Thirty-eight members of the 2006 Duke University lacrosse team filed a lawsuit Thursday against the university, President Richard Brodhead, the city of Durham, N.C., and a nurse at Duke University Hospital for emotional distress and other damages resulting from a now-discredited rape case.
Collin Finnerty, Reade Seligmann and David Evans, the lacrosse players accused of kidnapping and raping a woman at a team party in March of 2006, were exonerated last year. The case fell apart for lack of DNA evidence and because the alleged victim retracted much of her story.
Charles Cooper, attorney for the 38 team members and nine family members participating in the lawsuit, said the players were “reviled in the local and national press as a depraved gang of privileged White hooligans who brutally raped a Black exotic dancer in a crowded bathroom.”
“For more than a year, the lacrosse players were harassed in class by teachers and students. They were the targets of protest marches … victimized by a corrupt investigation that ignored evidence that would have cleared them. The university turned its back on the players to protect its own image,” Cooper said.
During the tumultuous period, Duke University officials suspended the lacrosse team from play until a “clearer resolution of the legal situation” was reached and fired the team’s coach. According to Cooper, Brodhead issued statements and imposed a series of severe disciplinary actions on the team that signaled the players’ guilt.
The whole incident raised issues of class and race. Also at issue is the impact of a full-page advertisement in the students newspaper, the Duke Chronicle, purchased by faculty members stating the concerns minority students had expressed in town-hall style forums. The advertisement was signed by 88 faculty members, representing 13 departments.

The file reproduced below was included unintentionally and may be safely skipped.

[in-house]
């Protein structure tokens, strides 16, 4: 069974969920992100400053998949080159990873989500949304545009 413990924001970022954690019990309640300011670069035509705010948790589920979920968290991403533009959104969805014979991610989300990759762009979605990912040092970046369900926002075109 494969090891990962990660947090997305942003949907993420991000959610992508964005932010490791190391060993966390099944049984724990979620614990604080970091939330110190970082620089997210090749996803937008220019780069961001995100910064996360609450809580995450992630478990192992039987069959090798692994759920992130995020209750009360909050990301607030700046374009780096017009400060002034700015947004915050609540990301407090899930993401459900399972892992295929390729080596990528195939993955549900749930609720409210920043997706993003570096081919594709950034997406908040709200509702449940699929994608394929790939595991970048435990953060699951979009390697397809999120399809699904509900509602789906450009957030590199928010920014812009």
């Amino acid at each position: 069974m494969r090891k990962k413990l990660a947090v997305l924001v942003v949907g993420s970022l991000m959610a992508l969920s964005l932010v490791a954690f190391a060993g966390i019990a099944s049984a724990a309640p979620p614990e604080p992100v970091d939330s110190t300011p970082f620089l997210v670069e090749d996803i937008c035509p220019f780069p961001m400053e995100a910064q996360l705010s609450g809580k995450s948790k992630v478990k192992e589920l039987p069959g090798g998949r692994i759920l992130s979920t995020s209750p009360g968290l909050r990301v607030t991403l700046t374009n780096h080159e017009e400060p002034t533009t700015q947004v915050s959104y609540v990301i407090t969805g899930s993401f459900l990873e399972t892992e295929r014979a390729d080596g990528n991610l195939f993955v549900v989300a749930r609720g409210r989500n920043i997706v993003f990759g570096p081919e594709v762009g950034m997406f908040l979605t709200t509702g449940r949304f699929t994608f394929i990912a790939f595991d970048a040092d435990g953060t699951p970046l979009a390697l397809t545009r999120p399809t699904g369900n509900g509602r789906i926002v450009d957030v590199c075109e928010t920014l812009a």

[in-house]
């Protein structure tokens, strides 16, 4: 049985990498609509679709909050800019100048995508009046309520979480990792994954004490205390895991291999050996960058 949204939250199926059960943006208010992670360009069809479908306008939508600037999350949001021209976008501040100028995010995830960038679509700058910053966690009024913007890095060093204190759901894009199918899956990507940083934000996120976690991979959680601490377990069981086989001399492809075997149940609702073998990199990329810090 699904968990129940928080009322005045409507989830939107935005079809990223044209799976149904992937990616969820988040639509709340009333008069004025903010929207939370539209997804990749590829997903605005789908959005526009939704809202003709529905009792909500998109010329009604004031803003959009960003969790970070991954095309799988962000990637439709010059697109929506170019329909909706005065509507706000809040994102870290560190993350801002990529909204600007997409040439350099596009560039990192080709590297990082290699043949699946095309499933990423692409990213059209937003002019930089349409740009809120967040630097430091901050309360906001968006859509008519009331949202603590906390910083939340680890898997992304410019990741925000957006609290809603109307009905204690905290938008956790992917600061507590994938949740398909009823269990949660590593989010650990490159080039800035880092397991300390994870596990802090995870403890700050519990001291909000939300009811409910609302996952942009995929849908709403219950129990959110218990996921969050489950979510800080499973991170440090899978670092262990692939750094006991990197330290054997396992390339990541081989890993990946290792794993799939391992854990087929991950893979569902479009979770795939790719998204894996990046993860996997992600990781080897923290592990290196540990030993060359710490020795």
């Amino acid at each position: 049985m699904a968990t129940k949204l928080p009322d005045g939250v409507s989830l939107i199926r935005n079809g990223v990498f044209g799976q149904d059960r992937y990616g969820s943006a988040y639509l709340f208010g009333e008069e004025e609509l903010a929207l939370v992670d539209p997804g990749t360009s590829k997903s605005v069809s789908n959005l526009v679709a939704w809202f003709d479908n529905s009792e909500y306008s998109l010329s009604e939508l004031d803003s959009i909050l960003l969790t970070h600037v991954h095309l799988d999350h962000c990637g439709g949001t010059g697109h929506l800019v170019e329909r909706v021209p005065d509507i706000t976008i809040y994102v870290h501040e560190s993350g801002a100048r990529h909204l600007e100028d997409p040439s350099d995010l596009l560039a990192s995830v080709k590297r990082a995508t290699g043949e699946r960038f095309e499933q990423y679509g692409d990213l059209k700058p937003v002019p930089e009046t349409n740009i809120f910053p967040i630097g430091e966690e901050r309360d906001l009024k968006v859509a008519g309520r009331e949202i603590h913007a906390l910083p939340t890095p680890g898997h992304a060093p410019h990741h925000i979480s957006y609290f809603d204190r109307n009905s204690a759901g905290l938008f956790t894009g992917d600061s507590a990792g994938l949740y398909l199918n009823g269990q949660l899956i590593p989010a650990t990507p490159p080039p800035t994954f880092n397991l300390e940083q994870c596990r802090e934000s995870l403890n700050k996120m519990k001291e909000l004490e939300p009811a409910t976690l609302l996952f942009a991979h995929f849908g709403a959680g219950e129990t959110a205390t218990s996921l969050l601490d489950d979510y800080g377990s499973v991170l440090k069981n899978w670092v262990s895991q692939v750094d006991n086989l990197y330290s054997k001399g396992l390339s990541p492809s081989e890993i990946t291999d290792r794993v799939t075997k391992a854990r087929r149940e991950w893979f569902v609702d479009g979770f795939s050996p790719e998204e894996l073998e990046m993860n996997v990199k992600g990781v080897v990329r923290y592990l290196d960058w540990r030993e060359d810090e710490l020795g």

“The impact of the ad was devastating,” Dr. Steven Baldwin, a chemistry professor at Duke told Diverse in a March 2007 story. “This was a large segment of the faculty, some highly respected, and it really swung the pendulum against the lacrosse players.”
The suit, filed in the U.S. District Court for the Middle District of North Carolina, alleges that university officials remained silent while Duke faculty harassed team members.
Duke and Broadhead remained silent when nurse Tara Levicy allegedly falsely stated that a medical examination of the plaintiff indicated that a rape had taken place. Lastly, Brodhead failed to publicly acknowledge that the players voluntarily submitted to an all-night interrogation session, the search of their residences and a polygraph tests when the media charged the players of hiding behind a “conspiratory wall of silence.”
Two individuals, not included in the complaint, were the accuser and former Durham District Attorney Michael Nifong, who won indictments against Finnerty, Seligmann and Evans for rape despite contrary DNA evidence.
Cooper stated that since Nifong has filed for bankruptcy, he could not be named in the lawsuit. The suit, however, condemns Nifong for hiding and fabricating evidence, intimidating witnesses, rigging photo lineups and ignoring other evidence that demonstrated the players’ innocence. Nifong has since been disbarred.
Duke officials have not yet seen the lawsuit but insist that Cooper’s case is “misdirected and without merit.”
“To help these families move on, Duke offered to cover the cost of any attorneys’ fees or other out-of-pocket expenses, but they rejected this offer. We will vigorously defend the university against these claims. We do not think it is appropriate under the North Carolina federal court rules to make any further statements,” said Pamela Bernard, Duke vice president and general counsel, in an official statement.
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